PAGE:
Having the West recognize the talents of how great and hard games from Software’s creations are, many creators have attempted to take a piece of this enormous pie of possibilities and contribute to the growth of the soulslike genre. Both “Salt and Sanctuary” and “Titan Souls,” which have relatively simplified gameplay, garnered favourable reviews. Among these treasures is “Death’s Gambit”, a simple 2D soulslike.
White Rabbit Studio’s creation places us in the shoes of Sorun, a teenage warrior whose regiment is annihilated in a horrific fight. He clings to the dying breaths of his steadily fading existence, terrified by his impending doom. Then Death appears before his eyes and as the godfather once said, “An offer he cannot refuse”. He gains eternal life in return for slaying the Immortals and toppling Caer Siorai’s fortress. The boy accepts the otherworldly creature’s terms, not thinking that the new experience will etch his darkest memories.
Sorun sets out to conquer a world whose corridors intersect, forming a vast network of linked boats. Powerful and hard opponents await us in the labyrinth’s nooks and crannies. They score mercilessly on the smallest lapse, ferociously defending the path to the major goal. Despite the fact that there will be minor obstacles throughout the dungeons, the essence of gameplay in “Death’s Gambit” is boss fights. When it came to constructing opponents, the designers showed amazing inventiveness. From massive, screen-filling colossi reminiscent of the iconic monsters from “Shadow of the Colossus,” to a rather annoying snow monstrosity we have to fight on a tilting platform, to a demonic lord of illusions who will distort our perception and we’ll need to be damaged with words to injure him, yes that’s not a joke it’s literally how you beat the almighty entity of chaos. Each boss you encounter will necessitate a unique technique, with your eyes in the back of your head and accurate, swift movement. We shall be inundated with blood if we are unable to eliminate the wave of minions. We’ll overestimate the ledge jump, and the lightning will deplete our health bar completely. And, because it is futile to seek elegance here, and the main character moves like a block in spots, we will frequently die to our principal’s glee.
Fortunately, unlike in the other soulslike games, our death does not result in the loss of accumulated souls we have gathered. Instead, we loose one of the phoenix feathers. We can retrieve them by returning back to the spot we previously died at or by sacrificing some of our souls. We may also raise the hero’s attack by up to 100% by placing them at the foot of the altar of Death which isn’t a bad choice as most players who are confident in their skills do this. Managing your feathers is very important of course as each sort of feather can improve the hero’s other statistics after usage – strength, health, or stamina bar.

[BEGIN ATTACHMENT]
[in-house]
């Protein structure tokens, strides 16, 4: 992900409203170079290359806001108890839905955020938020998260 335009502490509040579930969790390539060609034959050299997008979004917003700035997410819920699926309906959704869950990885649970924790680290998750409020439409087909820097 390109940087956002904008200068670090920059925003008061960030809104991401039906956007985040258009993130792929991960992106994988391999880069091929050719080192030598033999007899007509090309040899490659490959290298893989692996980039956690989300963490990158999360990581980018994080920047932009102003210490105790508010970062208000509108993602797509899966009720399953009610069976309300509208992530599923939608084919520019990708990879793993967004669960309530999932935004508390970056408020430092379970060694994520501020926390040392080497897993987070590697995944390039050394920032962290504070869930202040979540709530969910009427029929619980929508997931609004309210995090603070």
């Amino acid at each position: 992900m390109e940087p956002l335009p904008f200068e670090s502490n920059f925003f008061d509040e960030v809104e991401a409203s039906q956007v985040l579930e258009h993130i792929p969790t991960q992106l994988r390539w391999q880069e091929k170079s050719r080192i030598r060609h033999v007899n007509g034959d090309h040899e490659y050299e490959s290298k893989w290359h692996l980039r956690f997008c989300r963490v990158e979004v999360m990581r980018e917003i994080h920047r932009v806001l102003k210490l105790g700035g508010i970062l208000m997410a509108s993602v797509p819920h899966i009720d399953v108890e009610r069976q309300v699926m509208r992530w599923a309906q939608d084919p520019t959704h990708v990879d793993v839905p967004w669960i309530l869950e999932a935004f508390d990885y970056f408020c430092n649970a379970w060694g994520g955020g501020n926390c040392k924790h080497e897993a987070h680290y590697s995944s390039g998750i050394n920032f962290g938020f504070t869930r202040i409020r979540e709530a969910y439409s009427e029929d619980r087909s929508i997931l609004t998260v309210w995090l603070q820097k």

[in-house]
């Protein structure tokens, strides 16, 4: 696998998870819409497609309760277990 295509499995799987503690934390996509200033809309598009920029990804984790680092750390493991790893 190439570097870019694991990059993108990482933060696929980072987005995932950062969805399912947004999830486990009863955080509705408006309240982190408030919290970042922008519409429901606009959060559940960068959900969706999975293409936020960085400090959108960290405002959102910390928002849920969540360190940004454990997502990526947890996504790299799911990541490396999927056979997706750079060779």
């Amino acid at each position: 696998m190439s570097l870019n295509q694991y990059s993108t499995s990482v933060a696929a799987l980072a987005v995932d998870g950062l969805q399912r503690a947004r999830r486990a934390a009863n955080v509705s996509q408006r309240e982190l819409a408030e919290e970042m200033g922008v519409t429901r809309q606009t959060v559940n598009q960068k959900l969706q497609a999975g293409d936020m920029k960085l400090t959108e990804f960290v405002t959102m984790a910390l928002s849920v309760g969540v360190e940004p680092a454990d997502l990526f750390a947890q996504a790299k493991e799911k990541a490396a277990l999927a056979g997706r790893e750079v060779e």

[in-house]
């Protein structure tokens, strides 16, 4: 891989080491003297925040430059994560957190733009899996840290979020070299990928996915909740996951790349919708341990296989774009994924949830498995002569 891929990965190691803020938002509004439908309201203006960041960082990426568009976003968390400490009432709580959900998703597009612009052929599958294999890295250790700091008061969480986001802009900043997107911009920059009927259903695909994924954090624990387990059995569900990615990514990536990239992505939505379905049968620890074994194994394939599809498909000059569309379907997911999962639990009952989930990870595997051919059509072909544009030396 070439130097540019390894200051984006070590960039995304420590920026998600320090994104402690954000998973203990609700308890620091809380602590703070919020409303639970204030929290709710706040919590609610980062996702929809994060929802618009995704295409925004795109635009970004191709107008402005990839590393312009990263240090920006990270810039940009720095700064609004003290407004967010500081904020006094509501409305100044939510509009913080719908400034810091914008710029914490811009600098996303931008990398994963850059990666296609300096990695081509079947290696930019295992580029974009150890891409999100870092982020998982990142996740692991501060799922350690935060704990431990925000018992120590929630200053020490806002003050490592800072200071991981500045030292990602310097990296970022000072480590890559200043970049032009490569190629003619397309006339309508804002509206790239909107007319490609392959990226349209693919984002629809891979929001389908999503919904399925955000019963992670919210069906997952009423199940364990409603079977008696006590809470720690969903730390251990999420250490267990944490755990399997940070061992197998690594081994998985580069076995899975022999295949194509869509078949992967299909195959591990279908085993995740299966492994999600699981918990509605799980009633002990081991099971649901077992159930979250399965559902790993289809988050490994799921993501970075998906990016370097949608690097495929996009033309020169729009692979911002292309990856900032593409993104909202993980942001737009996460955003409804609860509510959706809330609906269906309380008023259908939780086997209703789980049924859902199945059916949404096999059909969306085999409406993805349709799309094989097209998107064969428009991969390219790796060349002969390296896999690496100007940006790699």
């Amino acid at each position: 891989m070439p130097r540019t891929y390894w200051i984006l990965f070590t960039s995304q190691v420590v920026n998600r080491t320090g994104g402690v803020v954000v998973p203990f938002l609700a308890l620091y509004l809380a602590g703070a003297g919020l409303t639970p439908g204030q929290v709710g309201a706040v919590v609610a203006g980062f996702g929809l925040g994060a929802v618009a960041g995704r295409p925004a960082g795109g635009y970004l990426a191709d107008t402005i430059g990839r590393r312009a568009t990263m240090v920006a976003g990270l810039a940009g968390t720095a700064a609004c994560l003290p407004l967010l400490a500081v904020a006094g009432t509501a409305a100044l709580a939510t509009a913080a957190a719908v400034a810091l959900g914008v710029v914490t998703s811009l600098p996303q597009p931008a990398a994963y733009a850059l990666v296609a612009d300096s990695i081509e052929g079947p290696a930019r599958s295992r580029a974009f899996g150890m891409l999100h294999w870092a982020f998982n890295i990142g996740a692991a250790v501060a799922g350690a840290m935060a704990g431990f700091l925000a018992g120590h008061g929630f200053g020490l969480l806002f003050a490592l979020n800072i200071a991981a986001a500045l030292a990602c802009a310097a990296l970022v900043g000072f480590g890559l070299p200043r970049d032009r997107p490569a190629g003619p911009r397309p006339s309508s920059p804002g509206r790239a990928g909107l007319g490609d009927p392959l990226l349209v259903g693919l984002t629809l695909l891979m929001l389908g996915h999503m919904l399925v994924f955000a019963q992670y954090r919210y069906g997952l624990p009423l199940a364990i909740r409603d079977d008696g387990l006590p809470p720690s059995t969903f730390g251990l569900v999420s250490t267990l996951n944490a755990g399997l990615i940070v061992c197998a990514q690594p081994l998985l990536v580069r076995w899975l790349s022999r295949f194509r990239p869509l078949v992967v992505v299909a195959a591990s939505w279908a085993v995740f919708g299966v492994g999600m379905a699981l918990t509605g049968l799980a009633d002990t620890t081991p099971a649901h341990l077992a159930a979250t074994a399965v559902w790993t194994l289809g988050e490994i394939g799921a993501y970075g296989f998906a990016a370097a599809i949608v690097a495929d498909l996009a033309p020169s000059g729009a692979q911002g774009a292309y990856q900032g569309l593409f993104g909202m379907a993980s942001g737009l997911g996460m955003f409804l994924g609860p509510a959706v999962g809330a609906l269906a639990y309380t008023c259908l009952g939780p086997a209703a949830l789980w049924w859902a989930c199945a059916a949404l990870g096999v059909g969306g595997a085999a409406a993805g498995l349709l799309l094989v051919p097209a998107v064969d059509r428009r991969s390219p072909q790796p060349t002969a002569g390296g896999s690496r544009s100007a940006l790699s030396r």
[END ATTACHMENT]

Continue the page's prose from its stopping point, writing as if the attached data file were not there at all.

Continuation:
Death’s Gambit has surprises around every corner. It provides fresh answers and mechanisms till the very end, challenging the player to continually study and understand the mysteries that dominate this deteriorating universe. The game never slows down and maintains an even, challenging level from the start until the last boss encounter. The pop-up death counter informs the player of how much they lose in particular encounters, motivating them to adapt strategies and improve their numbers. Death itself becomes a narrative device. Death at a given location and time is accompanied with an additional scenario, implying that even an exceptional player who is performing well in the game may not be aware of all parts of the journey.
NPCs from all over the world will come to our rescue. Some will supply us with useful advice, while others will teach us new abilities. Our acts, however, will have an effect on them. If we bring the disease to the beginning point, NPCs will become sick and will not be able to recover unless we heal them. Death can strike at any time.
Despite its compelling gameplay and interesting, gloomy atmosphere, the game has a few drawbacks. Some water has travelled through the river since its introduction, but it still manages to punish the player with unpleasant flaws that put his patience to the test. Because how else can we feel when the game refuses to load graphics, traps foes in an infinite cycle of dying and resurrecting, or shamelessly hangs when we perform a special move? Not to mention the unappealing menu, which is unreadable and of low quality.
If you’re searching for a solid 2D hack with a handful of twists and surprises, and you’re familiar with soulslike games, “Death’s Gambit” is an excellent place to start. Numerous mysteries, puzzles, and the option of rematching enemies in heroic mode ensure that, despite its modest size, the game will deliver an amazing experience for several hours for you to enjoy!